MADE IN MINNESOTA
By the time Klobuchar’s “Made in Minnesota” tour wraps for the day in the Duluth Pack manufacturing store, a rickety old building on the city’s blue-collar west side, she’s shaken a couple hundred hands, had several dozen pictures taken, and been given a hands-on lesson in how to hammer brass rivets into the leather handles of super-sturdy backpacks.
On her way out the door she tells Tom Sega, Duluth Pack’s president, that she has a connection to an ABC News producer who might get his products on the network’s occasional “Made in America” segment, and she promises to put them in touch—a promise she keeps.
“She called back and invited me out to D.C. for a roundtable with 15 other Senators and 20 to 30 other businesspeople from all over the country,” Sega says a month later. “And when that was done, we went to the press room and did interviews with the media back here.”
Despite Duluth Pack’s iconic made-in-Minnesota image, Klobuchar is the only politician outside Duluth who has ever stopped in to see Sega’s operation. “She was pretty funny at the forum, too,” Sega recalled. “She held up my briefcase and told everyone we had a ‘show and tell.’ The guy building shipping containers couldn’t beat that.”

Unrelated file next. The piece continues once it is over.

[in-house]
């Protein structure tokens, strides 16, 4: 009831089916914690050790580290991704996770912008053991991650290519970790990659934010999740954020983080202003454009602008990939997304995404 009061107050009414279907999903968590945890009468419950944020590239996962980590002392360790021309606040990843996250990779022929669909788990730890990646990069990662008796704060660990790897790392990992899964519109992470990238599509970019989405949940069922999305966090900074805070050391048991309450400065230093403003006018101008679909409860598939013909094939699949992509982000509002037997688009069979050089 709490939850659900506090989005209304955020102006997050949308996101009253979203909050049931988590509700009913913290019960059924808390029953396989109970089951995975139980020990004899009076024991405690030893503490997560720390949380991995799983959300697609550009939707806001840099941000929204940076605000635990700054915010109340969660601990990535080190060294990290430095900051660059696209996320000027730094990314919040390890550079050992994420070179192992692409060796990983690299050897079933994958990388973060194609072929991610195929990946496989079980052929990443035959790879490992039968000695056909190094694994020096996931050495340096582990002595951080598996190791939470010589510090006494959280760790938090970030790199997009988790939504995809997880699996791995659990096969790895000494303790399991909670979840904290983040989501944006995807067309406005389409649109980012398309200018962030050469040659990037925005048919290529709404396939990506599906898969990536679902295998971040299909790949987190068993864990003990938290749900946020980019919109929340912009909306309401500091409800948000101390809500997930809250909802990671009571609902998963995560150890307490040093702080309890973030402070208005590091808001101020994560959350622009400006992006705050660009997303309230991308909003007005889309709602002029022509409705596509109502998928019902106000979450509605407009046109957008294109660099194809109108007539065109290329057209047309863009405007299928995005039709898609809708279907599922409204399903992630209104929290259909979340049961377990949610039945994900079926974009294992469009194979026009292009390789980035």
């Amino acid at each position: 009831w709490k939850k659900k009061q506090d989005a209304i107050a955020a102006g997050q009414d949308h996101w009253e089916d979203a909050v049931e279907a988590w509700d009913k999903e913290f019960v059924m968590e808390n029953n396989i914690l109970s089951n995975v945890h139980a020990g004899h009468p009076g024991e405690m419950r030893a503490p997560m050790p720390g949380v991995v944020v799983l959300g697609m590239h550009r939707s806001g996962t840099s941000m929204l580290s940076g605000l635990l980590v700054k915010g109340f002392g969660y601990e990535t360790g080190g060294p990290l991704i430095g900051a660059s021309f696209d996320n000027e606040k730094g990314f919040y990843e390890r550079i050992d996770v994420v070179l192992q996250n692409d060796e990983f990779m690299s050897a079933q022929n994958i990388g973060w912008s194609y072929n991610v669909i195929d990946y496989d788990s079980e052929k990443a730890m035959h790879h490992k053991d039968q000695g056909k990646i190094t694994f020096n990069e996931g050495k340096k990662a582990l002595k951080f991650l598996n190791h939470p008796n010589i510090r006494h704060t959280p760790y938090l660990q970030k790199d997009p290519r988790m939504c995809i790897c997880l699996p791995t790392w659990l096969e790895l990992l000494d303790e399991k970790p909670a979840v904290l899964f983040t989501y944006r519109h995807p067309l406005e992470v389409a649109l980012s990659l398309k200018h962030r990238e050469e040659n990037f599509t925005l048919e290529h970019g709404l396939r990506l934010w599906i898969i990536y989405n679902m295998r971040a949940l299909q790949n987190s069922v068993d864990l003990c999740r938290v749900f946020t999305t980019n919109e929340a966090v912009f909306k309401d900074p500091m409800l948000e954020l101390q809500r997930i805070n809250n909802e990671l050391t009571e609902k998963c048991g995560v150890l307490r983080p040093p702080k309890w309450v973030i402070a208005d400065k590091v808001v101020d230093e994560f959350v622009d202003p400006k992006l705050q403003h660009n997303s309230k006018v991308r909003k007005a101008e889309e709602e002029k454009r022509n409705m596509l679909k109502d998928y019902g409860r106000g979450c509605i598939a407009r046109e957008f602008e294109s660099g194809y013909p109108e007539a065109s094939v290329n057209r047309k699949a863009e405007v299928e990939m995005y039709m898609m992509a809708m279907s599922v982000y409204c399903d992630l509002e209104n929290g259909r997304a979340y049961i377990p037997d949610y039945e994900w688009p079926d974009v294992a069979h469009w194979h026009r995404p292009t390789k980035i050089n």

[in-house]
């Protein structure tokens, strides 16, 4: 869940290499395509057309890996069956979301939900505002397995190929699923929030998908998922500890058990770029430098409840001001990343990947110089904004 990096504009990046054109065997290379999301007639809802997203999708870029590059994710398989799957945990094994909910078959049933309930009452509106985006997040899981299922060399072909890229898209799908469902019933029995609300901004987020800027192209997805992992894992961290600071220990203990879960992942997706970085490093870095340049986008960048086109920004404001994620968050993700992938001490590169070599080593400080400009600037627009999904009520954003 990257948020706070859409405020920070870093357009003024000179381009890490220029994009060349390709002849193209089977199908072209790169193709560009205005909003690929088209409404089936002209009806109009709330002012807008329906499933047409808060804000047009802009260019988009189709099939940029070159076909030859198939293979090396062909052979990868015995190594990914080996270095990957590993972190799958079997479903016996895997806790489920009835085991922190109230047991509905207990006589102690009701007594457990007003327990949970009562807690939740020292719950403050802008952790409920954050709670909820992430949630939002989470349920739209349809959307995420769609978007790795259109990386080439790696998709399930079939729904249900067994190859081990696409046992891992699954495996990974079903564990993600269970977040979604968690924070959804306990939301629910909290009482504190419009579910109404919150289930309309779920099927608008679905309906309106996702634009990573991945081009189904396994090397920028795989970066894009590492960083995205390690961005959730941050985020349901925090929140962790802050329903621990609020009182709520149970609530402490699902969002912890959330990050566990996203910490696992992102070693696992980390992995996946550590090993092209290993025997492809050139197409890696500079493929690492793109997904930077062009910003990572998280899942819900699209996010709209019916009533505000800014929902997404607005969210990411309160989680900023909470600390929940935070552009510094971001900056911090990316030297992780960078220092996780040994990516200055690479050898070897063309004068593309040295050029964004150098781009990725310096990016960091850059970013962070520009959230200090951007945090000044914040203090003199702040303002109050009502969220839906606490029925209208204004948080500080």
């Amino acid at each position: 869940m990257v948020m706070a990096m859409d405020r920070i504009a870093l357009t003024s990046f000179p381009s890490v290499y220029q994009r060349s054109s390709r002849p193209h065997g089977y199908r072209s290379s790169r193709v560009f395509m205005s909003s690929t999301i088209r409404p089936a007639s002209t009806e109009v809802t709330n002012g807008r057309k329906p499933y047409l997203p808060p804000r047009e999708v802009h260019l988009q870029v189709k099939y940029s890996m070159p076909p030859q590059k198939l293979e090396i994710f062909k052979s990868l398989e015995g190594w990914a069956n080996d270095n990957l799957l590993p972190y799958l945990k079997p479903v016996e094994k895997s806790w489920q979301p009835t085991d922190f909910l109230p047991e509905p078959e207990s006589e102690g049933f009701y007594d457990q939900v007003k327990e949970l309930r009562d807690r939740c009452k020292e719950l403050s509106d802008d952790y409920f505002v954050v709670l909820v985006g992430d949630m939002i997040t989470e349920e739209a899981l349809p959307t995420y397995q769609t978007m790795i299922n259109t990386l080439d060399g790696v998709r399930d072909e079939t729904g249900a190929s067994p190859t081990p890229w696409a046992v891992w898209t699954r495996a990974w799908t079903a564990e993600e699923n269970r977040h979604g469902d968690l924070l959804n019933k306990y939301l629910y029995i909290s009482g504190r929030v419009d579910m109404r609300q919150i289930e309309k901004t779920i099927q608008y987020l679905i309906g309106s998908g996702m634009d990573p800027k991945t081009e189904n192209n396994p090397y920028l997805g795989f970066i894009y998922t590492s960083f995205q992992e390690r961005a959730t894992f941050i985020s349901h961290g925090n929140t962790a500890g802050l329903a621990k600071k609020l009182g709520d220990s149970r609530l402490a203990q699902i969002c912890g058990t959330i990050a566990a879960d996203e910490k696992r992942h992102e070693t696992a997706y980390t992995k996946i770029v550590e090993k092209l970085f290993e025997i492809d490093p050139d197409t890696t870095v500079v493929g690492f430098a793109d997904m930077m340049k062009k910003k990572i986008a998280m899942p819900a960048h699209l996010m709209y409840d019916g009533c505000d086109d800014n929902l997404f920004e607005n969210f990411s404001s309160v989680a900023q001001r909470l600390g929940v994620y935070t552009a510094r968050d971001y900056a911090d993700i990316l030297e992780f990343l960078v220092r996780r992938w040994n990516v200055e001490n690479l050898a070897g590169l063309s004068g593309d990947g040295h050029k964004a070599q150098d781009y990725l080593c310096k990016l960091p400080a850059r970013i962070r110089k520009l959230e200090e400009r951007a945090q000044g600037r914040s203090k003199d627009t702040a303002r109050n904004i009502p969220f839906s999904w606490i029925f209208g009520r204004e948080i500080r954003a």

“You have to stay connected to things outside of Washington.”
Senator Amy Klobuchar
You have to consider the source when getting an opinion on Klobuchar from campaign adviser Blodgett, who acts as a kind of grand vizier to Minnesota’s liberal politicians. But a primary part of his job is assessing and grooming talent.
“It’s pretty rare when you find a person who fits the state so well. She’s an incredibly hard worker, she lives a modest life, and she’s downright funny,” he says. “What I’ve seen in this first term is that she’s become much more comfortable in the legislative environment. That wasn’t her strength [as Hennepin County attorney], where she was in an executive job. But she’s gotten very good at the give-and-take in Washington, D.C., a particularly funny place for women, especially in the Senate, but I expect that with reelection she’ll become even more comfortable. As I saw with [Wellstone], that first reelection is a huge confidence builder. Paul learned, as Amy is learning, that it takes over a decade to be effective on the really big issues.”
Simply surviving the conflicts and ego atmospherics of the U.S. Senate is a significant accomplishment, but Klobuchar insists that there’s no magic in what she’s doing other than working hard, being herself, and staying true to the values and people that are important to her.
“You have to keep yourself grounded,” she says. “You have to stay connected to things outside of Washington. For me, it’s my family. The other night, after a particularly long day, when we were up at the Capitol until 7 o’clock because one senator was holding up a bill, my husband and daughter and I went out to eat at a mall in Virginia. I was going on and on about how tough a day it was, but all my daughter cared about was how late Yogen Früz was going to be open. Moments like that help.”